Prudent Use Case Study - Beef
Bovine Viral Diarrhoea (BVD) is a virus that can result in severe economic losses on beef farms. The main symptoms of BVD include:
- reduced growth
- illness associated with immune-suppression.
Pregnancy loss is the principal loss from BVD. There are two sources of BVD infection and these include Persistently Infected (PI) animals and Transiently Infected (TI) animals. Persistently Infected (PI) animals are the main way by which BVD is spread in a herd.
A PI animal is created when the dam is infected with the virus during gestation and this usually occurs within the first 4 months of gestation. If the calf survives there is a strong chance that this calf will be a PI carrier animal. Throughout their lifetime this PI animal will continually shed this highly contagious virus through their secretions. A TI animal is usually infected by a PI animal. After becoming infected a TI animal sheds the virus for two to three weeks before developing immunity and recovering.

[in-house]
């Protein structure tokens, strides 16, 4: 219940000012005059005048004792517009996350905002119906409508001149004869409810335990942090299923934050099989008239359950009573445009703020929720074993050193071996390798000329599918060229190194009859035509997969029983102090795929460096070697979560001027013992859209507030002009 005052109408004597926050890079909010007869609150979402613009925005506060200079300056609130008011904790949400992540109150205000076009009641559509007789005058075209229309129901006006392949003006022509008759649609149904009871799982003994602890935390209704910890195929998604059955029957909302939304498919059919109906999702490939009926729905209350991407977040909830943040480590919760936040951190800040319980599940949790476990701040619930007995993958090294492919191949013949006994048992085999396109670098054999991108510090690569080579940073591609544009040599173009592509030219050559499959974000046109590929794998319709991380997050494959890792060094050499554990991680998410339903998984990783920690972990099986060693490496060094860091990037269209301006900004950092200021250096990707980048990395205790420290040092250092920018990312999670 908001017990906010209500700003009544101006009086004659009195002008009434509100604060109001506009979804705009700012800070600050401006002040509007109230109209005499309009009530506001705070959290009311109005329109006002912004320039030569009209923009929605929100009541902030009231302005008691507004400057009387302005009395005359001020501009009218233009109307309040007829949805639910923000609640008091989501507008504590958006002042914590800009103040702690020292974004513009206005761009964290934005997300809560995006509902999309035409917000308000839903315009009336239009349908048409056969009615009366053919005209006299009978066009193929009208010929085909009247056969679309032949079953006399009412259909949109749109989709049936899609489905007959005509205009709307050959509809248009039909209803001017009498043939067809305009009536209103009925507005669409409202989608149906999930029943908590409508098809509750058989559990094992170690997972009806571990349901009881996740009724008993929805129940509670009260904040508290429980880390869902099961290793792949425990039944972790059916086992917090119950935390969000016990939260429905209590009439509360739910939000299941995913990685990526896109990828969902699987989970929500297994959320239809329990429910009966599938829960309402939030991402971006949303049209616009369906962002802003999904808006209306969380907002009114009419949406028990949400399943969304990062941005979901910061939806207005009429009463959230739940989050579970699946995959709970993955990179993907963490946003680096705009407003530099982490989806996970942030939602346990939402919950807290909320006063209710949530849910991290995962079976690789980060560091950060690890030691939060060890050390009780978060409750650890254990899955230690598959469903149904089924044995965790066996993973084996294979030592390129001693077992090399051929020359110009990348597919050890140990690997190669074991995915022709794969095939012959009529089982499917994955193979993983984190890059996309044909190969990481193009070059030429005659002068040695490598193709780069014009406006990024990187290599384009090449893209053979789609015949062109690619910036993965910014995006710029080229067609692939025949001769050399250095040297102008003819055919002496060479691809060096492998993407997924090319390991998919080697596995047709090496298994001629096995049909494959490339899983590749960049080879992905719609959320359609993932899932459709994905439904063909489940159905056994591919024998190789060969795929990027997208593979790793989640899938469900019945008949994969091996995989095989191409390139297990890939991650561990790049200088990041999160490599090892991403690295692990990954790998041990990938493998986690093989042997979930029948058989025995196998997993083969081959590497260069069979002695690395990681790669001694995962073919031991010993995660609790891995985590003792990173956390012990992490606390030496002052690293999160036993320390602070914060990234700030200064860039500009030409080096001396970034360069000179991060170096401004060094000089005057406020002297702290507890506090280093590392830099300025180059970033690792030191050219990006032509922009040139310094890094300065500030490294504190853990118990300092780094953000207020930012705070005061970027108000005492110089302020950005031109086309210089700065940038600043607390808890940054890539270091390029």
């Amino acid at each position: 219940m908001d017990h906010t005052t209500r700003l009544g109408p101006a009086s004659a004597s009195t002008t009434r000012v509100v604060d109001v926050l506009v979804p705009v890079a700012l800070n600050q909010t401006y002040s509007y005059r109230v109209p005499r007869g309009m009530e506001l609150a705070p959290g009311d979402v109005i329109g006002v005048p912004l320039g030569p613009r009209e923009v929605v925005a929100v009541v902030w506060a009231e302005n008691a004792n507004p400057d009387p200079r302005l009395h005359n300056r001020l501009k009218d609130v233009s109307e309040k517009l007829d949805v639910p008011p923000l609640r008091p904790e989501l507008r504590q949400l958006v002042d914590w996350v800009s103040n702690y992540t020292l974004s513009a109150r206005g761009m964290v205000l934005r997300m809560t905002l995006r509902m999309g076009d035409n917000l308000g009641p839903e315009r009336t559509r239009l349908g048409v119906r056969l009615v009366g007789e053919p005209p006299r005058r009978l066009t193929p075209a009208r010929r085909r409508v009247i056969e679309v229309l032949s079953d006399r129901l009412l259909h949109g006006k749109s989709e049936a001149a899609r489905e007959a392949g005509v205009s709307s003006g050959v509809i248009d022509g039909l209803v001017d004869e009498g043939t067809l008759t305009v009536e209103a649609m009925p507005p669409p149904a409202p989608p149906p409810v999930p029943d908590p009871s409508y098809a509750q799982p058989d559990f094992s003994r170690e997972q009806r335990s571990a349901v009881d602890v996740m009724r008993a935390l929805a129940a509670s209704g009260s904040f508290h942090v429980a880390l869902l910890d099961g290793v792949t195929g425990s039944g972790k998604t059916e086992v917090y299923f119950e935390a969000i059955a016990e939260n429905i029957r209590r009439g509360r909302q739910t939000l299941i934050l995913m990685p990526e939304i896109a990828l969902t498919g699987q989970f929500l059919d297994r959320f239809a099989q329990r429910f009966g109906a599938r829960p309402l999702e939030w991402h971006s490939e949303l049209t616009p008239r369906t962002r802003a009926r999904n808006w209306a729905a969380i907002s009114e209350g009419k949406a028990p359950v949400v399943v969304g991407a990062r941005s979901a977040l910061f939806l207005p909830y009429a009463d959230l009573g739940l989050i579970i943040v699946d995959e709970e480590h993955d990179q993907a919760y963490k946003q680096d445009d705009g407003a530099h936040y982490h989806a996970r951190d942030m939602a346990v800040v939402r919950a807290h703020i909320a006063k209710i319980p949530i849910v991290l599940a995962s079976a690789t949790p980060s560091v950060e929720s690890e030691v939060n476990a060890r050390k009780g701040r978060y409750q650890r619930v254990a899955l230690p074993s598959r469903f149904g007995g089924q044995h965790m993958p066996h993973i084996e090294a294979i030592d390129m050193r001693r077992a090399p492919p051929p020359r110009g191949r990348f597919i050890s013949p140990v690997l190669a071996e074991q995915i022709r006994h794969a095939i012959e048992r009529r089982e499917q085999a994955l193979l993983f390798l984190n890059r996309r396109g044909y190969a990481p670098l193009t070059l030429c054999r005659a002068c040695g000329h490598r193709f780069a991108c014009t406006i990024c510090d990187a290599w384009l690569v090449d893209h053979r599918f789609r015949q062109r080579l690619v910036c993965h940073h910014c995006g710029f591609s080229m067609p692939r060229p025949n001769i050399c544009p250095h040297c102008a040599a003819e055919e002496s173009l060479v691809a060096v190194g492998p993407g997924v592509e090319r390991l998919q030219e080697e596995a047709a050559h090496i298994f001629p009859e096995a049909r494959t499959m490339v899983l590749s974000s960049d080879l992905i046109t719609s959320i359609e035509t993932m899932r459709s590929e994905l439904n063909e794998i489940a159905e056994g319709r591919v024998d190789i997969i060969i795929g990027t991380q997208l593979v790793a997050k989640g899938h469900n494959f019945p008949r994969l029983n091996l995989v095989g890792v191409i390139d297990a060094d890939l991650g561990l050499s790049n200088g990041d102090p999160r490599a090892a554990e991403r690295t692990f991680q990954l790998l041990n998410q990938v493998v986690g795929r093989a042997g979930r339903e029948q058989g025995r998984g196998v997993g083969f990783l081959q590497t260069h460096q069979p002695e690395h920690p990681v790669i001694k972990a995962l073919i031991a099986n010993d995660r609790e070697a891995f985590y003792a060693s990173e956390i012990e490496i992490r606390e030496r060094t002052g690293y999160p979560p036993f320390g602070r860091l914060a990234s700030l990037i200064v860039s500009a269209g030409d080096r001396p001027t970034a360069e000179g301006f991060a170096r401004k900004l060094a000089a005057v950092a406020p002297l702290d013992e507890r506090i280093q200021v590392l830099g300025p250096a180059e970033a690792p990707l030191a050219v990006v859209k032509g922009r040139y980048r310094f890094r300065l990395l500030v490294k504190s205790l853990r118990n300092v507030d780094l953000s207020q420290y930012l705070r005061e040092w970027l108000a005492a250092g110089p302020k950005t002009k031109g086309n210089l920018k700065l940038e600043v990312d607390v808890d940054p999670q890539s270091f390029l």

BVD is spread in two ways:
- through direct contact between animals
- hen the BVD virus invades the foetus of a cow during pregnancy.
A compulsory BVD eradication programme was introduced in Ireland in 2013 which requires that all calves born from January 1st 2013 onwards must be tissue tagged sampled as soon as possible after birth. Where positive or inconclusive results have been obtained for calves sampled, these should be removed promptly so as to avoid herd restrictions and receive a higher level of financial support from the DAFM. Where veterinary advice is to re-test the calf this must be done by blood sample. The DAFM will cover the costs associated with this re-test. The DAFM also provides financial support for the removal of PI calves.